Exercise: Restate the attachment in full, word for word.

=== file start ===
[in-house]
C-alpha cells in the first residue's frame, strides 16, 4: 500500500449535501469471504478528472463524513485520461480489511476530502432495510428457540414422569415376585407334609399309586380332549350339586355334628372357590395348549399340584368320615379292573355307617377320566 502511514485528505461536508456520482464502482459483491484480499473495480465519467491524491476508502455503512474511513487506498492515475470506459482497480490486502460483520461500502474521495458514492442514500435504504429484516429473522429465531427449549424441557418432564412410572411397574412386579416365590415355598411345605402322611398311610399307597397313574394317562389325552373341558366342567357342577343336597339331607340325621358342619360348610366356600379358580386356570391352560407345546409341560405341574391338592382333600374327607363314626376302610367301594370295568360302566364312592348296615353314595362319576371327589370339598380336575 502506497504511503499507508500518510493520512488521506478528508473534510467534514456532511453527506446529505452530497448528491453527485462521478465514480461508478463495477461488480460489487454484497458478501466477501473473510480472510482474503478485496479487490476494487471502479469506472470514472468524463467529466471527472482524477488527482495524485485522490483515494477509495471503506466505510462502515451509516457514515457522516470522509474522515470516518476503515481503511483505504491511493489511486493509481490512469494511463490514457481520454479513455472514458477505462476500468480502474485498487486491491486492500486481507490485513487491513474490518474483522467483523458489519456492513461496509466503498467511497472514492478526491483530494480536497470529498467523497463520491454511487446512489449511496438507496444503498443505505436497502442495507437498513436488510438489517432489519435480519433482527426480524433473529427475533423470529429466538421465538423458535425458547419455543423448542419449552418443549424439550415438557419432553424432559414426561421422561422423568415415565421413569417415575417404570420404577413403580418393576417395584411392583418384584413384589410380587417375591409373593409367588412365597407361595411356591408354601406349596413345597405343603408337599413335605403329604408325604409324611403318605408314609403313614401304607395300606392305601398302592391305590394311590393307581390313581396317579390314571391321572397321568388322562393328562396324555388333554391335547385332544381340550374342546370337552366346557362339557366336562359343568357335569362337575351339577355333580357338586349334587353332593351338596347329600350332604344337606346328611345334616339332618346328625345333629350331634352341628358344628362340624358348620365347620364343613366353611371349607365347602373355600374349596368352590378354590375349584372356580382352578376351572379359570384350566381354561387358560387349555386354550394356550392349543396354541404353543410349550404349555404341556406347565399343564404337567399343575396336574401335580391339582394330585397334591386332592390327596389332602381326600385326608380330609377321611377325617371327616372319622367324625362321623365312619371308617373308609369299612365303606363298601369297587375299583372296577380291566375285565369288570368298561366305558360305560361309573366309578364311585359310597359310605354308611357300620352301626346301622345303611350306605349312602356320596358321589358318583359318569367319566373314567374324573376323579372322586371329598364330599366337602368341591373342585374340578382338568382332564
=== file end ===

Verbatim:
[in-house]
C-alpha cells in the first residue's frame, strides 16, 4: 500500500449535501469471504478528472463524513485520461480489511476530502432495510428457540414422569415376585407334609399309586380332549350339586355334628372357590395348549399340584368320615379292573355307617377320566 502511514485528505461536508456520482464502482459483491484480499473495480465519467491524491476508502455503512474511513487506498492515475470506459482497480490486502460483520461500502474521495458514492442514500435504504429484516429473522429465531427449549424441557418432564412410572411397574412386579416365590415355598411345605402322611398311610399307597397313574394317562389325552373341558366342567357342577343336597339331607340325621358342619360348610366356600379358580386356570391352560407345546409341560405341574391338592382333600374327607363314626376302610367301594370295568360302566364312592348296615353314595362319576371327589370339598380336575 502506497504511503499507508500518510493520512488521506478528508473534510467534514456532511453527506446529505452530497448528491453527485462521478465514480461508478463495477461488480460489487454484497458478501466477501473473510480472510482474503478485496479487490476494487471502479469506472470514472468524463467529466471527472482524477488527482495524485485522490483515494477509495471503506466505510462502515451509516457514515457522516470522509474522515470516518476503515481503511483505504491511493489511486493509481490512469494511463490514457481520454479513455472514458477505462476500468480502474485498487486491491486492500486481507490485513487491513474490518474483522467483523458489519456492513461496509466503498467511497472514492478526491483530494480536497470529498467523497463520491454511487446512489449511496438507496444503498443505505436497502442495507437498513436488510438489517432489519435480519433482527426480524433473529427475533423470529429466538421465538423458535425458547419455543423448542419449552418443549424439550415438557419432553424432559414426561421422561422423568415415565421413569417415575417404570420404577413403580418393576417395584411392583418384584413384589410380587417375591409373593409367588412365597407361595411356591408354601406349596413345597405343603408337599413335605403329604408325604409324611403318605408314609403313614401304607395300606392305601398302592391305590394311590393307581390313581396317579390314571391321572397321568388322562393328562396324555388333554391335547385332544381340550374342546370337552366346557362339557366336562359343568357335569362337575351339577355333580357338586349334587353332593351338596347329600350332604344337606346328611345334616339332618346328625345333629350331634352341628358344628362340624358348620365347620364343613366353611371349607365347602373355600374349596368352590378354590375349584372356580382352578376351572379359570384350566381354561387358560387349555386354550394356550392349543396354541404353543410349550404349555404341556406347565399343564404337567399343575396336574401335580391339582394330585397334591386332592390327596389332602381326600385326608380330609377321611377325617371327616372319622367324625362321623365312619371308617373308609369299612365303606363298601369297587375299583372296577380291566375285565369288570368298561366305558360305560361309573366309578364311585359310597359310605354308611357300620352301626346301622345303611350306605349312602356320596358321589358318583359318569367319566373314567374324573376323579372322586371329598364330599366337602368341591373342585374340578382338568382332564